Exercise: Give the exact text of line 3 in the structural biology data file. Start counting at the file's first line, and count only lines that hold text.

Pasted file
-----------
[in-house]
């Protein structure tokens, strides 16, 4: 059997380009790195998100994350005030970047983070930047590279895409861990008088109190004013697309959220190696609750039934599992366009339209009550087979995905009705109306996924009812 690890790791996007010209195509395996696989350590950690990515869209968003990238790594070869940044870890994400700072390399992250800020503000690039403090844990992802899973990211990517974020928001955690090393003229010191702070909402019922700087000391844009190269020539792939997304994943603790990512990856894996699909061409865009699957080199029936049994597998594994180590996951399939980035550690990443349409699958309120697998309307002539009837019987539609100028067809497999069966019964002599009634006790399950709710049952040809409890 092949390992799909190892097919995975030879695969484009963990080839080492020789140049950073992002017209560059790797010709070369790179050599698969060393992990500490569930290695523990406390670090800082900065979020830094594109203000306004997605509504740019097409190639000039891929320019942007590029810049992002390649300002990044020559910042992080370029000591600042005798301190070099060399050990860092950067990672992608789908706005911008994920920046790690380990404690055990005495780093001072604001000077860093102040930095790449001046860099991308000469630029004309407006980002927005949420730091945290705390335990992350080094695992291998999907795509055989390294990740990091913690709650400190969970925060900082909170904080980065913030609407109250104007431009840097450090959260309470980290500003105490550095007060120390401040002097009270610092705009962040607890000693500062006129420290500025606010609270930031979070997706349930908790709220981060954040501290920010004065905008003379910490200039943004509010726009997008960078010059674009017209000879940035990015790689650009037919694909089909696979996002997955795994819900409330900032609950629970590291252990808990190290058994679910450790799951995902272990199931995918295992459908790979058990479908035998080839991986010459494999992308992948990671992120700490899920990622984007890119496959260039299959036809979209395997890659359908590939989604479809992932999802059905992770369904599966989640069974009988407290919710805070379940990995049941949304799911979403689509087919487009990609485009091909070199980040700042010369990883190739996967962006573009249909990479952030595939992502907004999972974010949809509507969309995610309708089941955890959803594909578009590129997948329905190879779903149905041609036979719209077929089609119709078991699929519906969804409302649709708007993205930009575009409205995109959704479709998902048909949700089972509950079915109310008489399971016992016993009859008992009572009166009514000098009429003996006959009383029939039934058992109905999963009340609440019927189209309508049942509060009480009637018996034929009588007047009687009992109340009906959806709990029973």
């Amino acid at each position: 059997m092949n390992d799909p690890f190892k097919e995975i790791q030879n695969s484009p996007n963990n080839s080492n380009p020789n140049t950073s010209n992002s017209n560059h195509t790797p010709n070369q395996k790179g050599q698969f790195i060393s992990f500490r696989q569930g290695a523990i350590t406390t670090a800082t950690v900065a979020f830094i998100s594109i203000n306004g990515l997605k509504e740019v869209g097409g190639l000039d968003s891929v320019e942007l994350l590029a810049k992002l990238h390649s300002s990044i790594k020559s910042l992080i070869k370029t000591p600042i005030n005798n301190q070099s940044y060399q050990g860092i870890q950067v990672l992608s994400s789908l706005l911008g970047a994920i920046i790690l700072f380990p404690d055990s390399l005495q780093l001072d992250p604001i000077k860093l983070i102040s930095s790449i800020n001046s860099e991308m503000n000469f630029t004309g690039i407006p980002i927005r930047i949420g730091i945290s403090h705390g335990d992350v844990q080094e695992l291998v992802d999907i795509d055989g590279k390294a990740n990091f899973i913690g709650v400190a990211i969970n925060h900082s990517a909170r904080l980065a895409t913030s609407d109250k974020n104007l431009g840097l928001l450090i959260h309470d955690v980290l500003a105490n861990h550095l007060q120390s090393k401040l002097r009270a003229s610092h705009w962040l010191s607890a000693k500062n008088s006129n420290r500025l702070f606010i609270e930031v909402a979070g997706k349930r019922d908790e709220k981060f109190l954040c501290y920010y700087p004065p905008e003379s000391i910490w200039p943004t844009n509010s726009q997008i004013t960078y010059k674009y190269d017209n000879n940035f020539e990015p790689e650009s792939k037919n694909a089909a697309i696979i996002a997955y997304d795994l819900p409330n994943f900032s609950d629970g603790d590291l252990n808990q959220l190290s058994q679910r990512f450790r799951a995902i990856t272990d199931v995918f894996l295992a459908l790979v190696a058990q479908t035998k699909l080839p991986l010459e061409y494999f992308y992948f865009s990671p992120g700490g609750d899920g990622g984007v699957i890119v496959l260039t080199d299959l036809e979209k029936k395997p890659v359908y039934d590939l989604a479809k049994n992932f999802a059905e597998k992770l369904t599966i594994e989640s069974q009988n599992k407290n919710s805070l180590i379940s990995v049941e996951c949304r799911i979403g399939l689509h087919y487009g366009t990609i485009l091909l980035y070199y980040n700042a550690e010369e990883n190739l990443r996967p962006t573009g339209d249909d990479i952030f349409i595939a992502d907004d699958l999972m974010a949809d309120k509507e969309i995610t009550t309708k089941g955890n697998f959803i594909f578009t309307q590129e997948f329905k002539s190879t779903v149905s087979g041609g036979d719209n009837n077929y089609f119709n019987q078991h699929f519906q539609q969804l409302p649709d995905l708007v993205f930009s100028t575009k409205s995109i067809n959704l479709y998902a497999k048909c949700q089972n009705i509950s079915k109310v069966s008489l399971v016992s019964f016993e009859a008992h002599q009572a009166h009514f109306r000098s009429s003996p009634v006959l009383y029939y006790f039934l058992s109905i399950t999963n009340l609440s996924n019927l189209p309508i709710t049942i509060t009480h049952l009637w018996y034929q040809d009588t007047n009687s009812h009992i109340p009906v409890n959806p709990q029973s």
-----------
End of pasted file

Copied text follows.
């Amino acid at each position: 059997m092949n390992d799909p690890f190892k097919e995975i790791q030879n695969s484009p996007n963990n080839s080492n380009p020789n140049t950073s010209n992002s017209n560059h195509t790797p010709n070369q395996k790179g050599q698969f790195i060393s992990f500490r696989q569930g290695a523990i350590t406390t670090a800082t950690v900065a979020f830094i998100s594109i203000n306004g990515l997605k509504e740019v869209g097409g190639l000039d968003s891929v320019e942007l994350l590029a810049k992002l990238h390649s300002s990044i790594k020559s910042l992080i070869k370029t000591p600042i005030n005798n301190q070099s940044y060399q050990g860092i870890q950067v990672l992608s994400s789908l706005l911008g970047a994920i920046i790690l700072f380990p404690d055990s390399l005495q780093l001072d992250p604001i000077k860093l983070i102040s930095s790449i800020n001046s860099e991308m503000n000469f630029t004309g690039i407006p980002i927005r930047i949420g730091i945290s403090h705390g335990d992350v844990q080094e695992l291998v992802d999907i795509d055989g590279k390294a990740n990091f899973i913690g709650v400190a990211i969970n925060h900082s990517a909170r904080l980065a895409t913030s609407d109250k974020n104007l431009g840097l928001l450090i959260h309470d955690v980290l500003a105490n861990h550095l007060q120390s090393k401040l002097r009270a003229s610092h705009w962040l010191s607890a000693k500062n008088s006129n420290r500025l702070f606010i609270e930031v909402a979070g997706k349930r019922d908790e709220k981060f109190l954040c501290y920010y700087p004065p905008e003379s000391i910490w200039p943004t844009n509010s726009q997008i004013t960078y010059k674009y190269d017209n000879n940035f020539e990015p790689e650009s792939k037919n694909a089909a697309i696979i996002a997955y997304d795994l819900p409330n994943f900032s609950d629970g603790d590291l252990n808990q959220l190290s058994q679910r990512f450790r799951a995902i990856t272990d199931v995918f894996l295992a459908l790979v190696a058990q479908t035998k699909l080839p991986l010459e061409y494999f992308y992948f865009s990671p992120g700490g609750d899920g990622g984007v699957i890119v496959l260039t080199d299959l036809e979209k029936k395997p890659v359908y039934d590939l989604a479809k049994n992932f999802a059905e597998k992770l369904t599966i594994e989640s069974q009988n599992k407290n919710s805070l180590i379940s990995v049941e996951c949304r799911i979403g399939l689509h087919y487009g366009t990609i485009l091909l980035y070199y980040n700042a550690e010369e990883n190739l990443r996967p962006t573009g339209d249909d990479i952030f349409i595939a992502d907004d699958l999972m974010a949809d309120k509507e969309i995610t009550t309708k089941g955890n697998f959803i594909f578009t309307q590129e997948f329905k002539s190879t779903v149905s087979g041609g036979d719209n009837n077929y089609f119709n019987q078991h699929f519906q539609q969804l409302p649709d995905l708007v993205f930009s100028t575009k409205s995109i067809n959704l479709y998902a497999k048909c949700q089972n009705i509950s079915k109310v069966s008489l399971v016992s019964f016993e009859a008992h002599q009572a009166h009514f109306r000098s009429s003996p009634v006959l009383y029939y006790f039934l058992s109905i399950t999963n009340l609440s996924n019927l189209p309508i709710t049942i509060t009480h049952l009637w018996y034929q040809d009588t007047n009687s009812h009992i109340p009906v409890n959806p709990q029973s």